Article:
Week of April 2

Let the Resurrection Song Guide Your Steps

Read Judges 8; Psalm 42; 1 Corinthians 15
“Now I would remind you, brothers, of the gospel I preached to you, which you received, in which you stand, and by which you are being saved, if you hold fast to the word I preached to you—unless you believed in vain”
1 Corinthians 15:1–2, ESV


C. S. Lewis once wrote, “Some people probably think of the Resurrection as a desperate last moment expedient to save the Hero from a situation which had got out of the Author’s control.” Not so! Jesus took careful time between the resurrection and His ascension to clearly show that the resurrection was not a last-minute event; instead, it was about how the scriptures had been fulfilled (Luke 24:25-27, 44-49; Acts 1:1-4). This propositional truth formed the basis for the early church witness, and it was critical to their spiritual growth and success. Therefore, the gospel rests upon the central fact of the resurrection, which forms the essential core for our faith and practice.

The Meaning of the Text

A brief overview of the chapter
The nature and meaning of the resurrection provide readers with the clear theme in 1 Corinthians 15. Paul takes careful care to build the resurrection platform in verses 1-11, then he dives into the application in verses 12-58. He constructs this foundation with a statement of proper Christian belief (vv. 3-5) and the resurrection appearances (vv. 6-7). He does this to counter false teaching at Corinth.
He follows with statements of his own personal witness to having seen the risen Christ (v. 8), then he shares a testimony about his own status and work—possibly to refute the claims of false teachers that he lacked authority (vv. 9-10; cf. 9:1-2; see also 2 Corinthians 10:13; Handbook). Bible scholars see evidence of a very clear and deep summary of Christian beliefs in verses 3-5, and possibly verses 6-7.
The early church, of course, did not have the Bible in print, or on mobile devices, so believers often learned their doctrine through their worship (Philippians 2:5-11; 1 Peter 1:3-5). I want to approach the chapter with a joyful song in our hearts, so let’s invite Charles Wesley to provide us with a hymn to follow throughout.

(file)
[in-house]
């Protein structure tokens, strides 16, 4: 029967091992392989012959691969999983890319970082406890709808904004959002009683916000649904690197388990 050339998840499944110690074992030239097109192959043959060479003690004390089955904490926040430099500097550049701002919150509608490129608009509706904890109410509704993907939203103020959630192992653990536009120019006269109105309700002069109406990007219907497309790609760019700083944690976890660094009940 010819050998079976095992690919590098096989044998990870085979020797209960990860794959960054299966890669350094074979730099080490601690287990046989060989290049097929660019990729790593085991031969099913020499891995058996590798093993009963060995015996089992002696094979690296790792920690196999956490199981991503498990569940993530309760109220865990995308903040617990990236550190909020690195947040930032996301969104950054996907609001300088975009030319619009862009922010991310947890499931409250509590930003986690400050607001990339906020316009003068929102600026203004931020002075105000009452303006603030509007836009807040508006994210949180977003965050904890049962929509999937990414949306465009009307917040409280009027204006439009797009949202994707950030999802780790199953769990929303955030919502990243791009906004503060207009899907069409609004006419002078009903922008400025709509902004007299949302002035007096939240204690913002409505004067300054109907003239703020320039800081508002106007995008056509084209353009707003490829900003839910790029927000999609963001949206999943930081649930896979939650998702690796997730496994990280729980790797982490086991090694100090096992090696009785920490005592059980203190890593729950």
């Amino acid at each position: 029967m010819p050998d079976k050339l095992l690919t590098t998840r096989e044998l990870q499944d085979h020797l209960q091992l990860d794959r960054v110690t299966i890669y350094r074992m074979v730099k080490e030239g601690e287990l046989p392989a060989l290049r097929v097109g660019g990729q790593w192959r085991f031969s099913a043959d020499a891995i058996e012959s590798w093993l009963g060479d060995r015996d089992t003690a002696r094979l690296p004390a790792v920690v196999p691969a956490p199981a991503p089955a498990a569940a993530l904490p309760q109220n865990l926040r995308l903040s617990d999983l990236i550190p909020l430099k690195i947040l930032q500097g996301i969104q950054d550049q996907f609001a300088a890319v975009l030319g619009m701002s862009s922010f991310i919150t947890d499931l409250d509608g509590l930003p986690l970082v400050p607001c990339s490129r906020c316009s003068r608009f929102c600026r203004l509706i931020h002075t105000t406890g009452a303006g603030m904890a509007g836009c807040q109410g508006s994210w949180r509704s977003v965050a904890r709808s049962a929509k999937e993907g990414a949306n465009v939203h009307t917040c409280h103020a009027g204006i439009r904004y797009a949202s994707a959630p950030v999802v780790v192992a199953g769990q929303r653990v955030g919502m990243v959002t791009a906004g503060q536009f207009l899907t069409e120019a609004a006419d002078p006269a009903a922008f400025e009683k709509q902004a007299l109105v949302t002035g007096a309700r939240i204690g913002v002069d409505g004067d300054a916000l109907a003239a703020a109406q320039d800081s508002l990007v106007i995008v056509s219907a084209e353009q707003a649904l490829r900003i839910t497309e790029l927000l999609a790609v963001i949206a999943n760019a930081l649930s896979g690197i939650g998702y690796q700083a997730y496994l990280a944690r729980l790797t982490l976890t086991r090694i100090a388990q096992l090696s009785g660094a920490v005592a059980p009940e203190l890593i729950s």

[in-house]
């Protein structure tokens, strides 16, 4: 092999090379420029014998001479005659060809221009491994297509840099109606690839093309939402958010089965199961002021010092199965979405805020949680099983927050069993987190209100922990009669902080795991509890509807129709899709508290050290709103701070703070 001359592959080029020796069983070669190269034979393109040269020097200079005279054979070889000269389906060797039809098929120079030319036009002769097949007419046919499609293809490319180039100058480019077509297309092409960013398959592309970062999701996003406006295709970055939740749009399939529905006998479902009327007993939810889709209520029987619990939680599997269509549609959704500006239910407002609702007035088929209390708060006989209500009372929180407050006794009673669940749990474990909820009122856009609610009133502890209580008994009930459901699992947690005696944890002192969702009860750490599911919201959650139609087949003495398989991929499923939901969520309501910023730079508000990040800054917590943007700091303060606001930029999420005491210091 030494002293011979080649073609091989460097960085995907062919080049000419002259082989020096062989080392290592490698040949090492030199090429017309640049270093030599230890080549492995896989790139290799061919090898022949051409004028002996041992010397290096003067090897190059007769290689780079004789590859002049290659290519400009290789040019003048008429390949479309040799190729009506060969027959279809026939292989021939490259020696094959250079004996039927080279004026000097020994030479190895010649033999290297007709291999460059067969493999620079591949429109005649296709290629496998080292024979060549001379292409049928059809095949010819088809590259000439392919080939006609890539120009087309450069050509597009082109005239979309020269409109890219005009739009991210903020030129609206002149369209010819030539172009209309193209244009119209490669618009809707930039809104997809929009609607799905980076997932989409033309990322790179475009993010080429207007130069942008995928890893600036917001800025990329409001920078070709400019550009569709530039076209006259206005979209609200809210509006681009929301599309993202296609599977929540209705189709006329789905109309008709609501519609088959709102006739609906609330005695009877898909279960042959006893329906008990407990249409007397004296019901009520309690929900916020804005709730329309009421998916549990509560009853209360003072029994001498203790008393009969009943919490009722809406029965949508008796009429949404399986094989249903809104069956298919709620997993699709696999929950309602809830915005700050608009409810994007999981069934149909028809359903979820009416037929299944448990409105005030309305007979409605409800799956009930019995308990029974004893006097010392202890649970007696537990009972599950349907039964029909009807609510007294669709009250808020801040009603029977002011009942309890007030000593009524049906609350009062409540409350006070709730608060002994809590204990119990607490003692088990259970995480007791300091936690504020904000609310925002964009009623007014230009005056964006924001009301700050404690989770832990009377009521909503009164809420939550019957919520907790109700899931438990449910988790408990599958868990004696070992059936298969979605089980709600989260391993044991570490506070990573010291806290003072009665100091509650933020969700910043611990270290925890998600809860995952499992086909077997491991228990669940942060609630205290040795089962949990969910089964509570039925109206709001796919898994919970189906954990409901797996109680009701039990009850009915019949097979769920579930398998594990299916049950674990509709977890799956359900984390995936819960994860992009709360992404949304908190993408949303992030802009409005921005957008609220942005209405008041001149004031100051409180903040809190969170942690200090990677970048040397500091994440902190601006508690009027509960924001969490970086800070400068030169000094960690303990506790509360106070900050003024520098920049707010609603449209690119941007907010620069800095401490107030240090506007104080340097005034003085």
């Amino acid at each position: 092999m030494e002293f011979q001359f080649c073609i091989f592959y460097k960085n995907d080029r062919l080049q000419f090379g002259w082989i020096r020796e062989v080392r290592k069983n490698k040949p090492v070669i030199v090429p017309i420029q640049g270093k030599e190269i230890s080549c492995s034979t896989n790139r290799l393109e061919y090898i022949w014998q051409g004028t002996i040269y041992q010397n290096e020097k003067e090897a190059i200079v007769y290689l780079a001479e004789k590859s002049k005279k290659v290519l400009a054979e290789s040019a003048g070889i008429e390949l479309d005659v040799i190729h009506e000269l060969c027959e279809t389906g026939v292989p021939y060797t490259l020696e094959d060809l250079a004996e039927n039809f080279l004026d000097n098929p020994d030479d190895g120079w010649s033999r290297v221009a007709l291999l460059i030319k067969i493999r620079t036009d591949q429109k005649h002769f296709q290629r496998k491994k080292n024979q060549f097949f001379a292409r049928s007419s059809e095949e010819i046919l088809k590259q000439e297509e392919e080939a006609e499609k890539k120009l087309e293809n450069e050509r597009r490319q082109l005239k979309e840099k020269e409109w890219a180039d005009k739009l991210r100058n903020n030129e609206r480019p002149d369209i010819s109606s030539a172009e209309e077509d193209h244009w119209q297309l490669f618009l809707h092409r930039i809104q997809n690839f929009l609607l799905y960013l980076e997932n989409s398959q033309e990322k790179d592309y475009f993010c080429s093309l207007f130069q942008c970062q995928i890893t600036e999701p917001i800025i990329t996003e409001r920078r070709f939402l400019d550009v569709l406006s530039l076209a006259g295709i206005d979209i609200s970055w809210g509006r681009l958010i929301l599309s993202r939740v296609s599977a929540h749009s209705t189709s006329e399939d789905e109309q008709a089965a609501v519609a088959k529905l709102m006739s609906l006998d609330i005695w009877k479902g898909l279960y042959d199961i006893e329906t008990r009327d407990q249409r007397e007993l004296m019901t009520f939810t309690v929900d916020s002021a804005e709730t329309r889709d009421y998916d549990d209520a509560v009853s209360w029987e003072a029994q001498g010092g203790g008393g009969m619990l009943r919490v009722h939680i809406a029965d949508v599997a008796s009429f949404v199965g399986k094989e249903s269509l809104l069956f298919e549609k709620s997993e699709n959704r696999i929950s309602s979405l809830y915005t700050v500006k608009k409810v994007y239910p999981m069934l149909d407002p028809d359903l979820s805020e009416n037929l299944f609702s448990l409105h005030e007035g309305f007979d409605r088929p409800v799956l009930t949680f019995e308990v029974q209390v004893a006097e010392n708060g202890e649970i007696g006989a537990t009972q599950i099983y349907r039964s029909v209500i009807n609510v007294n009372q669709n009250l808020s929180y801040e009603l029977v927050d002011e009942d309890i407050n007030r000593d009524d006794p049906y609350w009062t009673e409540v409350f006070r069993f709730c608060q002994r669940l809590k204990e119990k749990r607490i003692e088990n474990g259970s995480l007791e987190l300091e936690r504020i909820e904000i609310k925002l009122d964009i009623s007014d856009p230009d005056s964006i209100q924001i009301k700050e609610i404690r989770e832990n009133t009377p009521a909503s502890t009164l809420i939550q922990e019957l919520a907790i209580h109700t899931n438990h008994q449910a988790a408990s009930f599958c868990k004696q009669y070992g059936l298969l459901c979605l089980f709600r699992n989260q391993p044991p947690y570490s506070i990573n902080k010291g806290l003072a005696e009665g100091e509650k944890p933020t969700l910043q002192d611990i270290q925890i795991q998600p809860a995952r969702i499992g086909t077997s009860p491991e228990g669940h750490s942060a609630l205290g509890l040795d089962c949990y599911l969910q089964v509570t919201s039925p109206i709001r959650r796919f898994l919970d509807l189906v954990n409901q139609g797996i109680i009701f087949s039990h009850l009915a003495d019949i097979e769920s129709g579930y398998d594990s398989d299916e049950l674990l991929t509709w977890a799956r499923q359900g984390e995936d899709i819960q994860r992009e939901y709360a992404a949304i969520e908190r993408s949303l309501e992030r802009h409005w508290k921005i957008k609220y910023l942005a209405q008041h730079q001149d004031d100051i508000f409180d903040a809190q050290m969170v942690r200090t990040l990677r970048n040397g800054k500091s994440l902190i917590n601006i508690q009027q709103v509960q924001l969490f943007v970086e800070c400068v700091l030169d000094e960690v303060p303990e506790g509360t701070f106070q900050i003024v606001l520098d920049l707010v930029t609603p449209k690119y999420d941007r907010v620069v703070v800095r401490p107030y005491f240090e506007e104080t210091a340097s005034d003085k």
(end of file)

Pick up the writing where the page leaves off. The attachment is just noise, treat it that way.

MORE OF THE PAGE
Christ the Lord is risen today
The fact of the resurrection. Paul begins with a powerful, “Let me set the record straight” statement that Christ is raised. He says the gospel, which I “gospelized” to you, is the one upon which your Christian life is founded (15:1). These were the real-world facts. He then takes a step further when he writes, “if you hold fast to the word I preached to you” (15:2). He does not doubt their salvation because he uses a form of expression that can be translated “since” you are truly committed to the gospel. However, he wants to settle their concern once and for all—Jesus is alive, so maintain that belief. Henry Drummond once said, “On what does the Christian argument for Immortality really rest? It stands upon the pedestal on which the theologian rests the whole of historical Christianity—the Resurrection of Jesus Christ.” Alleluia!
Sons of men and angels say
The truth is in the clear details. One may precisely wonder the content of this “good news” and its current significance. The bottom line is the claim, and the proof, that Jesus Christ was raised bodily from the grave (15:4-11). The Corinthians may have been sketchy on a few of the details about the resurrection, so Paul makes it clear that the resurrected Lord appeared to Peter, to the apostles, to 500 of the “brethren” at His ascension and, at last, to Paul at his conversion. The overwhelming truth was (and still is) that Jesus was alive and well as our Pioneer in the faith. The resurrection was not a scam, and they had not been duped, so they could live confidently in its truth. Alleluia!
Raise your joys and triumphs high
The victory over death. Paul also argues that Christ’s resurrection provided believers with the framework for the future resurrection of believers (15:20-28). Verse 29 has confounded Bible scholars for centuries. Some of the brightest minds have been forced to throw up their hands and admit, “I don’t know what he means by baptizing the dead.”